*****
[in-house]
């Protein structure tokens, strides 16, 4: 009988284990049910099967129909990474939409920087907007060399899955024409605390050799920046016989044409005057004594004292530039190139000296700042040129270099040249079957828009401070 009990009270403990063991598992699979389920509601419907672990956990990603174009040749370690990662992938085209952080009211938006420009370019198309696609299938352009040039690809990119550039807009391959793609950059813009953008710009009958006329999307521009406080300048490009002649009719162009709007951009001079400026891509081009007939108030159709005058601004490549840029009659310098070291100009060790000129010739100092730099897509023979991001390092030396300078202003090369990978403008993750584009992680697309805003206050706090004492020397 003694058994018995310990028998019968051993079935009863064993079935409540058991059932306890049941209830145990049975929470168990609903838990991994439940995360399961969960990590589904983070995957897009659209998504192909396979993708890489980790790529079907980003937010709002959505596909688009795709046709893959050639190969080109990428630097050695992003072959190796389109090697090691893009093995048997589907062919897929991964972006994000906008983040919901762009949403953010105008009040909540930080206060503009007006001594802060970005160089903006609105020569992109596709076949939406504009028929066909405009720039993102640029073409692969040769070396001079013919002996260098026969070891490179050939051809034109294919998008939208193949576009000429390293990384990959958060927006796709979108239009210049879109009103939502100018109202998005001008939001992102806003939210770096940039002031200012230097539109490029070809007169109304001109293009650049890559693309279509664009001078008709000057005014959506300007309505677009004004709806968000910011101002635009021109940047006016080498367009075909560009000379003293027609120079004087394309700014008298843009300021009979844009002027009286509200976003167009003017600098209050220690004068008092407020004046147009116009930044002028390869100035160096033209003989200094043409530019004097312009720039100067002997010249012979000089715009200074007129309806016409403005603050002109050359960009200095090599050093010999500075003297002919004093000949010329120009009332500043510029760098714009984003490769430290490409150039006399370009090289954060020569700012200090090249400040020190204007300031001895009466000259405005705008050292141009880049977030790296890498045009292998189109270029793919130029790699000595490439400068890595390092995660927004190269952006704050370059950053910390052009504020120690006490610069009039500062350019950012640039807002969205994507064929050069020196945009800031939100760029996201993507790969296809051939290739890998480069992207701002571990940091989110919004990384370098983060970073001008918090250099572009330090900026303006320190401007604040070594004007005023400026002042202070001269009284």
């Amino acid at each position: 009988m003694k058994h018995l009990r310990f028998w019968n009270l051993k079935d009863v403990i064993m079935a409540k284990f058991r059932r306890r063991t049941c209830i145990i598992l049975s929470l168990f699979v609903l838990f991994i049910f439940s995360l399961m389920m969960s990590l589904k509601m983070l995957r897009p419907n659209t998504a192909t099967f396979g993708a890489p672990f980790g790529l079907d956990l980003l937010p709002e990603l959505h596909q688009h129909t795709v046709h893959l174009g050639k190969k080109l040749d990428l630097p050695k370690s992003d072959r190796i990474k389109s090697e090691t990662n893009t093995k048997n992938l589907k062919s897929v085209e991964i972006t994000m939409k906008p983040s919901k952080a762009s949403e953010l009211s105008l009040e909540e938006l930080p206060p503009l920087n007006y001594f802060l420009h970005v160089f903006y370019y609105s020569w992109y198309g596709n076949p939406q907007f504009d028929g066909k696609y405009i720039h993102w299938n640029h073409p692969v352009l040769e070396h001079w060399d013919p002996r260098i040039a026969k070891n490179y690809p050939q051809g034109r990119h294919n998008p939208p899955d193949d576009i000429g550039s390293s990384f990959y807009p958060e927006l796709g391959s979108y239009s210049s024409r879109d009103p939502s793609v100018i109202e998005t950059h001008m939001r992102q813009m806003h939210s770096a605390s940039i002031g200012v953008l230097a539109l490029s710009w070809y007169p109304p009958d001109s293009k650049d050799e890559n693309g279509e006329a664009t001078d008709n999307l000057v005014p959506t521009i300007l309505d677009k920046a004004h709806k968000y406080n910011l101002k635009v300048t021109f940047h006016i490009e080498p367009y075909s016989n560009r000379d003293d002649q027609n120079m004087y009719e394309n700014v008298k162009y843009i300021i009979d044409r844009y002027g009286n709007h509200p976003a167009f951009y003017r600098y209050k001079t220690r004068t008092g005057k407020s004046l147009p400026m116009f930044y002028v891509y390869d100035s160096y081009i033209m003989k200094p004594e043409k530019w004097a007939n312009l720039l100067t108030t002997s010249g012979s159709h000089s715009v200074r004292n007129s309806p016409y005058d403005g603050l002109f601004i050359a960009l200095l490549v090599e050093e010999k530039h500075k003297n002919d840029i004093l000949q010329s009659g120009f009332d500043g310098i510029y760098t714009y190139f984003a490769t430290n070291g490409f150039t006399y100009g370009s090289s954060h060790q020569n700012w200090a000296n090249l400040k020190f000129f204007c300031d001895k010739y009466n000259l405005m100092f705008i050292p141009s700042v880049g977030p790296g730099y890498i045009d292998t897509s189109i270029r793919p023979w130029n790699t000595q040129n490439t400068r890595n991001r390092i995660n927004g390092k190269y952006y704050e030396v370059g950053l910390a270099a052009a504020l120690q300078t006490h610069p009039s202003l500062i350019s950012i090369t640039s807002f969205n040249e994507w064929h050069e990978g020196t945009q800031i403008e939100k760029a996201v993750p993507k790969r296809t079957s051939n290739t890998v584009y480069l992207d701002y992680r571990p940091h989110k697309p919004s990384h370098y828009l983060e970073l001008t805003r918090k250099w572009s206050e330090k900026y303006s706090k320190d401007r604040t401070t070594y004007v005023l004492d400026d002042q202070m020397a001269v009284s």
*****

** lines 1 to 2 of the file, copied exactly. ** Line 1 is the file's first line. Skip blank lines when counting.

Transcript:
[in-house]
């Protein structure tokens, strides 16, 4: 009988284990049910099967129909990474939409920087907007060399899955024409605390050799920046016989044409005057004594004292530039190139000296700042040129270099040249079957828009401070 009990009270403990063991598992699979389920509601419907672990956990990603174009040749370690990662992938085209952080009211938006420009370019198309696609299938352009040039690809990119550039807009391959793609950059813009953008710009009958006329999307521009406080300048490009002649009719162009709007951009001079400026891509081009007939108030159709005058601004490549840029009659310098070291100009060790000129010739100092730099897509023979991001390092030396300078202003090369990978403008993750584009992680697309805003206050706090004492020397 003694058994018995310990028998019968051993079935009863064993079935409540058991059932306890049941209830145990049975929470168990609903838990991994439940995360399961969960990590589904983070995957897009659209998504192909396979993708890489980790790529079907980003937010709002959505596909688009795709046709893959050639190969080109990428630097050695992003072959190796389109090697090691893009093995048997589907062919897929991964972006994000906008983040919901762009949403953010105008009040909540930080206060503009007006001594802060970005160089903006609105020569992109596709076949939406504009028929066909405009720039993102640029073409692969040769070396001079013919002996260098026969070891490179050939051809034109294919998008939208193949576009000429390293990384990959958060927006796709979108239009210049879109009103939502100018109202998005001008939001992102806003939210770096940039002031200012230097539109490029070809007169109304001109293009650049890559693309279509664009001078008709000057005014959506300007309505677009004004709806968000910011101002635009021109940047006016080498367009075909560009000379003293027609120079004087394309700014008298843009300021009979844009002027009286509200976003167009003017600098209050220690004068008092407020004046147009116009930044002028390869100035160096033209003989200094043409530019004097312009720039100067002997010249012979000089715009200074007129309806016409403005603050002109050359960009200095090599050093010999500075003297002919004093000949010329120009009332500043510029760098714009984003490769430290490409150039006399370009090289954060020569700012200090090249400040020190204007300031001895009466000259405005705008050292141009880049977030790296890498045009292998189109270029793919130029790699000595490439400068890595390092995660927004190269952006704050370059950053910390052009504020120690006490610069009039500062350019950012640039807002969205994507064929050069020196945009800031939100760029996201993507790969296809051939290739890998480069992207701002571990940091989110919004990384370098983060970073001008918090250099572009330090900026303006320190401007604040070594004007005023400026002042202070001269009284």